By Monica McGivern
By Ian Witlen
By Christina Mendenhall
By Michele Eve Sandberg
By Monica McGivern
By Andrea Richard
By Michele Eve Sandberg
By James Argyropoulos
A nude man coats himself in honey and rolls in birdseed until his entire body is covered. He then enters a large enclosure, a sort of cage made of wood and chicken wire, containing only a bare-branched maple tree and a stacked pair of wooden crates, the top one much smaller than the other. As the man moves around the space, three other people coordinate the release of 28 doves of varying colors into the cage. The man repeatedly shifts positions -- crouching, lying, standing, eventually climbing onto and sitting on the crates. After one of the doves pulls a red ribbon out of the man's mouth, he exits the cage and releases the bird.
This sequence of events adds up to a 40-minute piece of performance art that took place at the Kunstverein gallery in Hamburg, Germany, on November 29, 2002. The performer is Zhang Huan, a 39-year-old Chinese artist who now lives and works in New York City and presents his work throughout the world. The performance is documented in the series of a dozen large-scale color photographs that collectively make up "Zhang Huan: Seeds of Hamburg," now at the Norton Museum of Art in West Palm Beach. (The show is in the museum's new west wing, in the small Mildred and Herbert Lee Gallery.)
A straightforward description doesn't even begin to approximate the impact of this tiny exhibition, which is much more than the sum of its parts. Such a description, in fact, comes perilously close to making Zhang's work sound trivial, the self-important posturings of an artist who has resorted to attention-grabbing stunts.
Zhang, who was born in An Yang City in Henan Province in eastern China, was indeed trained in painting, at the Central Academy of Fine Arts in Beijing. But he ultimately grew frustrated with what he perceived as the limitations of traditional art. Even installation work seemed inadequate, and in 1992, he took up performance art with an emphasis on the human body. The posted introduction to the Norton show includes an explanation, taken from a 1999 interview with Art Journal, that chronicles what is clearly a pivotal transformation for the artist. As such I think it's worth quoting:
"[T]he body is the only direct way through which I come to know society and society comes to know me. The body is the proof of identity. The body is language. My consciousness of the body as such became so strong that it became a pressure I couldn't get rid of. I wanted to grasp this consciousness and get rid of the pressure in my painting, but I found that painting for me lacked the possibilities of expressing the directness that I felt through contact with the body. Furthermore, painting could not make me feel the existence of my body in my work. I realized that any medium beyond my body seemed too remote from myself. Thus, I decided that the only way I could be an artist was by using my body as the basic medium and language of my art."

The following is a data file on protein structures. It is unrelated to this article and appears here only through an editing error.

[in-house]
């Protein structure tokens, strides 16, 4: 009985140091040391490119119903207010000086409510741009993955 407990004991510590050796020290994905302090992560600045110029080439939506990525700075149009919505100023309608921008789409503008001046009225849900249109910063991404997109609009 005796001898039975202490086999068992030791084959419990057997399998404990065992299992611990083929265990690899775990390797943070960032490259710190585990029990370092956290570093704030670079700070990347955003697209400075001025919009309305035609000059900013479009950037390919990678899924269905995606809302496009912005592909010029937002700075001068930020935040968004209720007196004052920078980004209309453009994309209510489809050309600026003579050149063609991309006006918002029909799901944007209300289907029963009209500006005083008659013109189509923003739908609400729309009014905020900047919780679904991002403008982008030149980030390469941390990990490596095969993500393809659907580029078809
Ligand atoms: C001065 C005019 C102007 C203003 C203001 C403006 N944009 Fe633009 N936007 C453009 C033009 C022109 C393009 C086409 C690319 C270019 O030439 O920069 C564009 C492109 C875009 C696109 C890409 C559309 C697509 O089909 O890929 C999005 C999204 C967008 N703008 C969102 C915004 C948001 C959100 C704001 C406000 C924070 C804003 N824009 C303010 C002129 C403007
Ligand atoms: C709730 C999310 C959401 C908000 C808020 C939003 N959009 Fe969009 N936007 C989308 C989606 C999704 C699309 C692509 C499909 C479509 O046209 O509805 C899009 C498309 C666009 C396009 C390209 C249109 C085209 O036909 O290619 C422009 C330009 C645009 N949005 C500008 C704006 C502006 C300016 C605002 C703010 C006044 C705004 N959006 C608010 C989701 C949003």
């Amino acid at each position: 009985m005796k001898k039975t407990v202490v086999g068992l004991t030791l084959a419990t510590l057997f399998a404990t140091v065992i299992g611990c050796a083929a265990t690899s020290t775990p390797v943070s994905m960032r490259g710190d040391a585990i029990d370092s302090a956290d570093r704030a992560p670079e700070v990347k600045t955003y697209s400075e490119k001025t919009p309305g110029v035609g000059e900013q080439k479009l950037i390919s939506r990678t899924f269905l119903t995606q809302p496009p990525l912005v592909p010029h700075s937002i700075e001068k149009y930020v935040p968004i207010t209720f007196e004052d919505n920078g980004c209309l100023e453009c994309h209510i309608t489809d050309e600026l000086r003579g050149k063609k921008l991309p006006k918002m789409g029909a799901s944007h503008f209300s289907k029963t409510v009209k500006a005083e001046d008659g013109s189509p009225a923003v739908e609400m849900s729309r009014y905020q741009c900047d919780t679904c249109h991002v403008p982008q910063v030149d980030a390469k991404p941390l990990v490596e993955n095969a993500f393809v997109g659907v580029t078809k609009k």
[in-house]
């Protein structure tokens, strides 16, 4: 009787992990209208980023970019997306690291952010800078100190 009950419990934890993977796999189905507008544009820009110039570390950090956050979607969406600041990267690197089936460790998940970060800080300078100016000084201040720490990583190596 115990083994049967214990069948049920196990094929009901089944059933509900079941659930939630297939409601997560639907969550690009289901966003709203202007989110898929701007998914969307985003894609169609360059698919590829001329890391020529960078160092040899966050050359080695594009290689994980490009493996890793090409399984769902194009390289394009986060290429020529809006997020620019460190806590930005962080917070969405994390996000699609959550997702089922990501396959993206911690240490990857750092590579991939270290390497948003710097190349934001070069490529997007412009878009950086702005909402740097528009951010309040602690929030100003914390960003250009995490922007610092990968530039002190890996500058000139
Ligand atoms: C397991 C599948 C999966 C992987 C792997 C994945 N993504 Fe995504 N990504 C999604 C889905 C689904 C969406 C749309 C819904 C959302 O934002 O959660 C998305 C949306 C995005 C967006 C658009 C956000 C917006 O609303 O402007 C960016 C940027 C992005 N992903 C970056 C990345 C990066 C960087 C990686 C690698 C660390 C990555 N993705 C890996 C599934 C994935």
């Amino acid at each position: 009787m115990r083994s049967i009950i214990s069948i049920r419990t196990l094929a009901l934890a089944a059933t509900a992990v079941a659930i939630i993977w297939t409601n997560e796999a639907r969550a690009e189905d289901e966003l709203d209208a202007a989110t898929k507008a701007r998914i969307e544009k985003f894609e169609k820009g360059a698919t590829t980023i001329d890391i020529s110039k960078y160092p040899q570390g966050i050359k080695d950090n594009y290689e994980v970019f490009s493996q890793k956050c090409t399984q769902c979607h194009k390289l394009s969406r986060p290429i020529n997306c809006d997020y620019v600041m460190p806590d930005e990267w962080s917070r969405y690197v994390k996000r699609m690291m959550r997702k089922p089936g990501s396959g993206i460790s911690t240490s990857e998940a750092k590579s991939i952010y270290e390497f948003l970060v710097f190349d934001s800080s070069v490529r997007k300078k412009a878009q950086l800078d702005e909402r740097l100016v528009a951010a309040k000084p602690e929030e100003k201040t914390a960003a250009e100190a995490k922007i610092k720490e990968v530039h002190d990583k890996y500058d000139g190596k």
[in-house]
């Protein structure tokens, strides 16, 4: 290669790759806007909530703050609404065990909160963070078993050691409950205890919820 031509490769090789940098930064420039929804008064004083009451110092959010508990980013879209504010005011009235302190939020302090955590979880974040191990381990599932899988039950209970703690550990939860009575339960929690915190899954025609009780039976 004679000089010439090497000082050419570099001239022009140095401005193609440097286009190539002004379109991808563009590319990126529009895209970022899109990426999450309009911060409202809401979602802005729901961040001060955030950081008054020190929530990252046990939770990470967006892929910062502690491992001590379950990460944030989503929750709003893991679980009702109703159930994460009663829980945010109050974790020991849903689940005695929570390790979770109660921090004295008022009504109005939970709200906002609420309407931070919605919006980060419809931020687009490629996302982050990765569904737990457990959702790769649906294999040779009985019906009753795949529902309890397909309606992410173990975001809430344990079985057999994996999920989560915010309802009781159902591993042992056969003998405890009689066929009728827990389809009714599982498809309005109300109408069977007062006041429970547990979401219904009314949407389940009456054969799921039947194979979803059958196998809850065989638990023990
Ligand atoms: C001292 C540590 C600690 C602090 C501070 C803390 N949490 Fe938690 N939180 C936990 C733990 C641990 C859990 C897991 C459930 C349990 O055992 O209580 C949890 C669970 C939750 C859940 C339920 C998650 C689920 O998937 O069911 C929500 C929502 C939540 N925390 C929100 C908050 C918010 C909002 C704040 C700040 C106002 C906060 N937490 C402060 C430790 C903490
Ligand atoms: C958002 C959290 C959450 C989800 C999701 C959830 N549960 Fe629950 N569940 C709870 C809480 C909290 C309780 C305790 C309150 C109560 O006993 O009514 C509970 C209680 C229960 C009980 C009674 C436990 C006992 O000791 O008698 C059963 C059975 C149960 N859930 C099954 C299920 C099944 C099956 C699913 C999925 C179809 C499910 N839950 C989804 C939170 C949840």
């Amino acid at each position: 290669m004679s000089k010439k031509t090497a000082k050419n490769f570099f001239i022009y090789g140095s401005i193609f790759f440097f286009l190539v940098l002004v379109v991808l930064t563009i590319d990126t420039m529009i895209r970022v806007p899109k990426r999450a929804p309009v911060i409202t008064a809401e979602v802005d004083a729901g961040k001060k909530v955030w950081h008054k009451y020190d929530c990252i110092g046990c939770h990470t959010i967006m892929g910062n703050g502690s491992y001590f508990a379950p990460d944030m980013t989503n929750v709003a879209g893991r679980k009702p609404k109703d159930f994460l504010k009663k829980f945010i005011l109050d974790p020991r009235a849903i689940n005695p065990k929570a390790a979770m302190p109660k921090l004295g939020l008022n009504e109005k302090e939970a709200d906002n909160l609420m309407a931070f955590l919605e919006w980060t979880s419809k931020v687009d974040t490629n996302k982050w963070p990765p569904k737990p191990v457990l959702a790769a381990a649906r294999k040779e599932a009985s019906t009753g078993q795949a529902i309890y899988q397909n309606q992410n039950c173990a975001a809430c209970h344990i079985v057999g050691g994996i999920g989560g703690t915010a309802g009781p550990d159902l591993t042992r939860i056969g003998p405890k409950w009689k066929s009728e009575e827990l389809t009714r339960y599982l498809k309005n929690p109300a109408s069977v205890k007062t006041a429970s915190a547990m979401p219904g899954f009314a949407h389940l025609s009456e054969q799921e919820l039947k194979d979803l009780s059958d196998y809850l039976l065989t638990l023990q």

Such an aesthetic would probably be alien to the point of unthinkable for any artist born earlier than the 20th Century. Art in general may have always accommodated a preoccupation with the self and how to explore and express it, but the notion of the human body -- the vessel of the self -- as an artistic medium is a distinctly modern phenomenon.
Zhang eventually incorporated other people, as well as birds and dogs, into his work, but in the early performances, the body in question was his own, often used as a passive subject onto which various indignities were visited. While he hasn't gone nearly to the extremes of fellow artist Chris Burden, who gained notoriety in the 1970s with performance pieces in which he had himself shot in the arm and nailed to a car, he has ventured into adjacent territory.
For a 1994 piece called 12 Square Meters, for instance, Zhang applied honey and fish oil to his naked body, then sat in a public toilet for an hour while flies, drawn by the sticky, smelly substances, settled on and explored his body. Photographers and videographers he had hired recorded the event. Another work from the same period, 65 KG (the title refers to Zhang's weight), found the artist suspended on chains from the ceiling of a small room filled with mattresses, with what he clinically terms "blood-letting equipment" draining him into a vessel below.
I suspect some of these reputation-shaping works were done at least in part for the shock value they generated. The artist's birth in the mid-1960s coincided roughly with the onset of the Cultural Revolution, that decadelong mass Chinese blood-letting orchestrated by Mao Zedong, and Zhang vividly recalls the events in Beijing's Tiananmen Square in 1989, when he was a college art teacher in Henan. Like the work of so many artists who grow up against a backdrop of social and political turbulence, Zhang's can be seen as reacting to and commenting on the circumstances of his artistic development.
His efforts did not go unnoticed in China, to put it mildly. Zhang participated in exhibitions that were canceled or closed, and he was fined and arrested as a result of his work. Understandably, he has not returned to his homeland since he first performed in New York in 1998. When asked about his life in the artistic ghetto of Beijing's East Village in the mid-1990s, Zhang once told an interviewer he recalled "when cops burst into my room and forced me to kneel in submission with my arms twisted high behind me... There are too many stories like these. The police were always knocking on our doors in the middle of the night to hassle us."